Boron neutron capture therapy (BNCT) inhibits tumor development from precancerous tissue: an experimental study that supports a potential new application of BNCT.

Applied radiation and isotopes : including data, instrumentation and methods for use in agriculture, industry and medicine

PubMedID: 19376711

Monti Hughes A, Heber EM, Pozzi E, Nigg DW, Calzetta O, Blaumann H, Longhino J, Nievas SI, Aromando RF, Itoiz ME, Trivillin VA, Schwint AE. Boron neutron capture therapy (BNCT) inhibits tumor development from precancerous tissue: an experimental study that supports a potential new application of BNCT. Appl Radiat Isot. 2009;67(7-8 Suppl):S313-7.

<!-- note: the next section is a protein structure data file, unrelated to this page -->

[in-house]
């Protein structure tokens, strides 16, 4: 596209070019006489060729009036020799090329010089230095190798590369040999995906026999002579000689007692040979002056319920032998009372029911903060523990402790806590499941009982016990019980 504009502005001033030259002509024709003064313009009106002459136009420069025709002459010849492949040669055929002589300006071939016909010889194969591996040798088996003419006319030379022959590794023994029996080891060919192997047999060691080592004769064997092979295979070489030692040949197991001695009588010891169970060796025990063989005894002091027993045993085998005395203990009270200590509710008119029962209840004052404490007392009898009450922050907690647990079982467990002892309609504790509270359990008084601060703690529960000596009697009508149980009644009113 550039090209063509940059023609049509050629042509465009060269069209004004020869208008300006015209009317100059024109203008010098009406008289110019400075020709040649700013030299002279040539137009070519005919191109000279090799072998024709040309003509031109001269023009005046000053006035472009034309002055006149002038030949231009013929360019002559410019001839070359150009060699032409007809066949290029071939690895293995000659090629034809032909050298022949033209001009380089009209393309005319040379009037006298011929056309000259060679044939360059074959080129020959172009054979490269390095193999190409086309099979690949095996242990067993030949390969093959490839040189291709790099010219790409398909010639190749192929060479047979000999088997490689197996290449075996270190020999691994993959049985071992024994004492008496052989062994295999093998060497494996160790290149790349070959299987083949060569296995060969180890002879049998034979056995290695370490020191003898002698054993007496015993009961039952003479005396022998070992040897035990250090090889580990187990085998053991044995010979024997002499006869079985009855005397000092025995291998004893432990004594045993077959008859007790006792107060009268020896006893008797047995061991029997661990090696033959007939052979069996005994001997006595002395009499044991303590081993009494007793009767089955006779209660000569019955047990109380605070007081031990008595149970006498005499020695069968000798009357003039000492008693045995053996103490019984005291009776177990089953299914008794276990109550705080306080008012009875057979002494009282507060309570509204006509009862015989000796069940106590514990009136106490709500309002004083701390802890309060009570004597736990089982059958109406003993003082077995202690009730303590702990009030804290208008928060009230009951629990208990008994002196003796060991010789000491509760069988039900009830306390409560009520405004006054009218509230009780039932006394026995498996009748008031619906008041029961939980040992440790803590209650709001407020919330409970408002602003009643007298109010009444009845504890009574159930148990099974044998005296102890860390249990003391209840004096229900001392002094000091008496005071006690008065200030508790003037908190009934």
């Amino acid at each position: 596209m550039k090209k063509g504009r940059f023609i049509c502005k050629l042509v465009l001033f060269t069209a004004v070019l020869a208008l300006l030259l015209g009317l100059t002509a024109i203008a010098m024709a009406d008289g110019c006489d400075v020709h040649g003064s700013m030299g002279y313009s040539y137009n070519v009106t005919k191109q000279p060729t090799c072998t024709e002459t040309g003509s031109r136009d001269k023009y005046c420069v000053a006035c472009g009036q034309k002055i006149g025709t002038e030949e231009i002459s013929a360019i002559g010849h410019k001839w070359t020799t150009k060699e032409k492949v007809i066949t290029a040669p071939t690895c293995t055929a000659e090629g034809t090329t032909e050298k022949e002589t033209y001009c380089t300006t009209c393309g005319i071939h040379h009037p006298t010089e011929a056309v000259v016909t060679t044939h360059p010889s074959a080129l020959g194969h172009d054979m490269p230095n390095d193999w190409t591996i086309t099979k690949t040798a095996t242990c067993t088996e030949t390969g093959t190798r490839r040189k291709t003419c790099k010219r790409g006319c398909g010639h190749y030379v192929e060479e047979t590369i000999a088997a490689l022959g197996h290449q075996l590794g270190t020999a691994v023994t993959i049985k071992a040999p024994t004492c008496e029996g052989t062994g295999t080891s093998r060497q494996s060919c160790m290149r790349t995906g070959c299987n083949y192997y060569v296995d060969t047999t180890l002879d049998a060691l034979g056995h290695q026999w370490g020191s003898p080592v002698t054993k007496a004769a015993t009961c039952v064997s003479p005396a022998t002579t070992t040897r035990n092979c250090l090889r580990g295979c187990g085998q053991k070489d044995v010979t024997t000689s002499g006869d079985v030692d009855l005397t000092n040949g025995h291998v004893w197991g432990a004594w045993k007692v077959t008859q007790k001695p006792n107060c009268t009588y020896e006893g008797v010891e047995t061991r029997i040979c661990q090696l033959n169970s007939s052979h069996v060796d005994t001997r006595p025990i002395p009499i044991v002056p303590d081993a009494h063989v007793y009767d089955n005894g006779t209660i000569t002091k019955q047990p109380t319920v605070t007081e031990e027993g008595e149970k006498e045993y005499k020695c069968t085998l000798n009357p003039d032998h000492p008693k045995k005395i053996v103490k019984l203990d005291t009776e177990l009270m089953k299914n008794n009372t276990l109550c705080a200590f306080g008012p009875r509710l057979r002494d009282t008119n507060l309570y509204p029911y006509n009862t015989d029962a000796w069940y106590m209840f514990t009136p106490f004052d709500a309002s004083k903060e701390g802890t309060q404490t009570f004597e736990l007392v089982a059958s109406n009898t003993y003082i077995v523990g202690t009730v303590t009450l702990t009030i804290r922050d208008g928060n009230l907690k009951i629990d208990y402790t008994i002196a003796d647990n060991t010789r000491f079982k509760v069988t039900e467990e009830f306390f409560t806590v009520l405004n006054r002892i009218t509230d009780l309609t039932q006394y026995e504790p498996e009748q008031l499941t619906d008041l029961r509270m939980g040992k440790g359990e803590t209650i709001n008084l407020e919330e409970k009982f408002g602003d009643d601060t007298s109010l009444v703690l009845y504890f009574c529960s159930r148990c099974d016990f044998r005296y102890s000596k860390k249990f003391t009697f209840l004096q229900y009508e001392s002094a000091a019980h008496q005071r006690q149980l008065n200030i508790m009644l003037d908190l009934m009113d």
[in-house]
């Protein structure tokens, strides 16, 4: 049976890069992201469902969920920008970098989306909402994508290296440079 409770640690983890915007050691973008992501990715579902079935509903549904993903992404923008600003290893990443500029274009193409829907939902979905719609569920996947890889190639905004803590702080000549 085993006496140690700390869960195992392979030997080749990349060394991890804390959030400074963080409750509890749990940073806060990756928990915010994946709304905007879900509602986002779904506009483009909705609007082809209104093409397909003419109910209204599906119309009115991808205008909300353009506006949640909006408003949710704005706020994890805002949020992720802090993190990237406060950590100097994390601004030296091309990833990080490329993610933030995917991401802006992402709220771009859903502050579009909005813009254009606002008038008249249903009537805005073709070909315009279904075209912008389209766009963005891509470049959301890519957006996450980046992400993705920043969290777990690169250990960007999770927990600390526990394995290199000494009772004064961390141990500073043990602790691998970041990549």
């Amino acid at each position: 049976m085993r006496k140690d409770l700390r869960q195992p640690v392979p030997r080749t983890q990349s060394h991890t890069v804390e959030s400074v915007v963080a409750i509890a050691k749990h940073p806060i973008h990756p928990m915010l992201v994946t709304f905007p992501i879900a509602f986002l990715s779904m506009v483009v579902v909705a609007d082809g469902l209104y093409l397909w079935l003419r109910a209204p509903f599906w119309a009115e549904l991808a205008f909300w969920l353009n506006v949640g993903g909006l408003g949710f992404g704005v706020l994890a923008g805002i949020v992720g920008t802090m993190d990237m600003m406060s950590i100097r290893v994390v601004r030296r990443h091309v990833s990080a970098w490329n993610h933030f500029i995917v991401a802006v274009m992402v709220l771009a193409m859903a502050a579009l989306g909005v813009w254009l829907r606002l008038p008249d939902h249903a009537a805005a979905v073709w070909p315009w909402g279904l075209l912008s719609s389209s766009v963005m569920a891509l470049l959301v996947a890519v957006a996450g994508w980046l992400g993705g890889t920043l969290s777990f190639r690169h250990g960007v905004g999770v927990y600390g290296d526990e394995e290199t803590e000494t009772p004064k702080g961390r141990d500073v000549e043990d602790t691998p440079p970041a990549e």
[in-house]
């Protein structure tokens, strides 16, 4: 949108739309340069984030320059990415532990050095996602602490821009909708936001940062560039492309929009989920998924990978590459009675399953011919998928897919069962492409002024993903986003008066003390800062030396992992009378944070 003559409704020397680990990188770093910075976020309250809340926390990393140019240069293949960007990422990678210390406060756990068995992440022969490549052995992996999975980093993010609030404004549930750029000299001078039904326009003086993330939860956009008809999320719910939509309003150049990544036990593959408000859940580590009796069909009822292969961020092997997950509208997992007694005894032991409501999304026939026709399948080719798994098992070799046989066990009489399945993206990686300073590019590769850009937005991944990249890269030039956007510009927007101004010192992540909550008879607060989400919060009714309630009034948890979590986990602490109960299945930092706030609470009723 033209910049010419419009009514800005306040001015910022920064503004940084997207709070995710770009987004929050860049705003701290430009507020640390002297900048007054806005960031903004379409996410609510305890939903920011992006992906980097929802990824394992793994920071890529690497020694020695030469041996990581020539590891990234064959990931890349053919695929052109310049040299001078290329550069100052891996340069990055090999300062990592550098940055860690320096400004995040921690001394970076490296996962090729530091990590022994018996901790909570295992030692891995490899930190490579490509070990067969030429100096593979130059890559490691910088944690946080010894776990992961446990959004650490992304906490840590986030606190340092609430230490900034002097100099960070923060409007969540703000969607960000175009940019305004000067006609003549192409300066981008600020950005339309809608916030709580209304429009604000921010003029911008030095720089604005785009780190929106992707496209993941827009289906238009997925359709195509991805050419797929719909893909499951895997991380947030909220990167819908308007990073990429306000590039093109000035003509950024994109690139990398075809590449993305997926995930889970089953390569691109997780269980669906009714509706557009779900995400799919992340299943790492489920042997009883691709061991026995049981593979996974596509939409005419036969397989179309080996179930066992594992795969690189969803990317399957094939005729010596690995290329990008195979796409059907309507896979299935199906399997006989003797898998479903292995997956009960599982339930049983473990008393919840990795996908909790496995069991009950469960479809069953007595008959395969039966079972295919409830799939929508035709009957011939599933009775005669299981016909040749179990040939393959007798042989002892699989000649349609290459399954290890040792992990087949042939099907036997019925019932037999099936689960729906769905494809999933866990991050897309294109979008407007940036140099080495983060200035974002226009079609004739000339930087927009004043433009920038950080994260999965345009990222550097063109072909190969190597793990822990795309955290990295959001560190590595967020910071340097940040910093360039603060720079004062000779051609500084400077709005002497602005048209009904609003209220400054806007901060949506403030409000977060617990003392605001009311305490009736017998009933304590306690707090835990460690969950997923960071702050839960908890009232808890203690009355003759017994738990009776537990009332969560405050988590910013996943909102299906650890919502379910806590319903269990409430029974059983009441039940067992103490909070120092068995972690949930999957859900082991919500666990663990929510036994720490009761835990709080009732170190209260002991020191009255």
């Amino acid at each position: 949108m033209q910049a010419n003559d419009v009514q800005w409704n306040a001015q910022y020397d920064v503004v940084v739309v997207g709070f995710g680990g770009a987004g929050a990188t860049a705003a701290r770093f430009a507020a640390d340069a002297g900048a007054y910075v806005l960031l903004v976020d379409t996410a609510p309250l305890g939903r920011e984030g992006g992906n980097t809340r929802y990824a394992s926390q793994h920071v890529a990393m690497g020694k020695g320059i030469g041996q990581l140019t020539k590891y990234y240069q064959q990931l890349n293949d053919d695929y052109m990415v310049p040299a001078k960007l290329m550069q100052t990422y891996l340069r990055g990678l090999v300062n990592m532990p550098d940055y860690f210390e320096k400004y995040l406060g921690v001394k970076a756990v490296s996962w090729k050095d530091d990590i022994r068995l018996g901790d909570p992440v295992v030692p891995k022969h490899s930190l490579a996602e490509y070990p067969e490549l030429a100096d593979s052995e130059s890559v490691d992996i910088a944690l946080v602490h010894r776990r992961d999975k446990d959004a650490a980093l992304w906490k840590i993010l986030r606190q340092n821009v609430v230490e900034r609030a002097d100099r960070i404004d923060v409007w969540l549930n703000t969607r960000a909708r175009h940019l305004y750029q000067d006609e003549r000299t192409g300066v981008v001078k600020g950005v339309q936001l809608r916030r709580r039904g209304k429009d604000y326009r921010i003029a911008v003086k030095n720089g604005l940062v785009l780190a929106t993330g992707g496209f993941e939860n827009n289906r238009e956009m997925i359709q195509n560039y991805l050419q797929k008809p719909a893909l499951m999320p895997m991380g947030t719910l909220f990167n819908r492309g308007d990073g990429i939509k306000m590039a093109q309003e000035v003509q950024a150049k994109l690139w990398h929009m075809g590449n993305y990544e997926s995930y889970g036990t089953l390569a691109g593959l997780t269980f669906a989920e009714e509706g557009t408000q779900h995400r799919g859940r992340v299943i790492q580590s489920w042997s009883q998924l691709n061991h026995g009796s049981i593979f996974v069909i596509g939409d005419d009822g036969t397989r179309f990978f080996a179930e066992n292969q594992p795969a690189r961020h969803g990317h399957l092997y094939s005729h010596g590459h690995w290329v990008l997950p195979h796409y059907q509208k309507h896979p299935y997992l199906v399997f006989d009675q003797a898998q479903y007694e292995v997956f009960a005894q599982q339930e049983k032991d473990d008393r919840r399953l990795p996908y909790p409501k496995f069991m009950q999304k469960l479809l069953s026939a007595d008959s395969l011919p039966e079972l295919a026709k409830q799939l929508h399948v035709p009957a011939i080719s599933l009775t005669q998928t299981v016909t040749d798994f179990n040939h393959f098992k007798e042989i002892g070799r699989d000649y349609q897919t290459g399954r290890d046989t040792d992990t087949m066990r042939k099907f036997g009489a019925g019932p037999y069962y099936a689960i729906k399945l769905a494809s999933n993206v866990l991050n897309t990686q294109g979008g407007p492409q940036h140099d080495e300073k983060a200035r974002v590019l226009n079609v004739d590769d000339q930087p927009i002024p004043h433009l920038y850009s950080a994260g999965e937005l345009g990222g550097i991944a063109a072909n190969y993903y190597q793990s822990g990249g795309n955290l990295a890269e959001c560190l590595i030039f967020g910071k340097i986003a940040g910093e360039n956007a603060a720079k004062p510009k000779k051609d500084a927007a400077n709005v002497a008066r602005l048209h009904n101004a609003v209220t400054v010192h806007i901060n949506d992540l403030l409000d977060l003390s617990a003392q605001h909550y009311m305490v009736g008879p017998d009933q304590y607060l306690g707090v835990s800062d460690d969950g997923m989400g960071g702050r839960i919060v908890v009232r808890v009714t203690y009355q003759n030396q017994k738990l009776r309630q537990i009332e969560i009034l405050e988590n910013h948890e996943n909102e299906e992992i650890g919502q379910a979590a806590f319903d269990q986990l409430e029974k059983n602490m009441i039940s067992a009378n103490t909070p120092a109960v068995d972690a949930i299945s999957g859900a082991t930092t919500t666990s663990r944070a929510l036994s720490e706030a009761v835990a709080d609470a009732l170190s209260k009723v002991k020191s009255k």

We previously demonstrated the efficacy of boron neutron capture therapy (BNCT) mediated by boronophenylalanine (BPA), GB-10 (Na(2)(10)B(10)H(10)) and (GB-10+BPA) to control tumors, with no normal tissue radiotoxicity, in the hamster cheek pouch oral cancer model. Herein we developed a novel experimental model of field-cancerization and precancerous lesions (globally termed herein precancerous tissue) in the hamster cheek pouch to explore the long-term potential inhibitory effect of the same BNCT protocols on the development of second primary tumors from precancerous tissue. Clinically, second primary tumor recurrences occur in field-cancerized tissue, causing therapeutic failure. We performed boron biodistribution studies followed by in vivo BNCT studies, with 8 months follow-up. All 3 BNCT protocols induced a statistically significant reduction in tumor development from precancerous tissue, reaching a maximum inhibition of 77-100%. The inhibitory effect of BPA-BNCT and (GB-10+BPA)-BNCT persisted at 51% at the end of follow-up (8 months), whereas for GB-10-BNCT it faded after 2 months. Likewise, beam-only elicited a significant but transient reduction in tumor development. No normal tissue radiotoxicity was observed. At 8 months post-treatment with BPA-BNCT or (GB-10+BPA)-BNCT, the precancerous pouches that did not develop tumors had regained the macroscopic and histological appearance of normal (non-cancerized) pouches. A potential new clinical application of BNCT would lie in its capacity to inhibit local regional recurrences.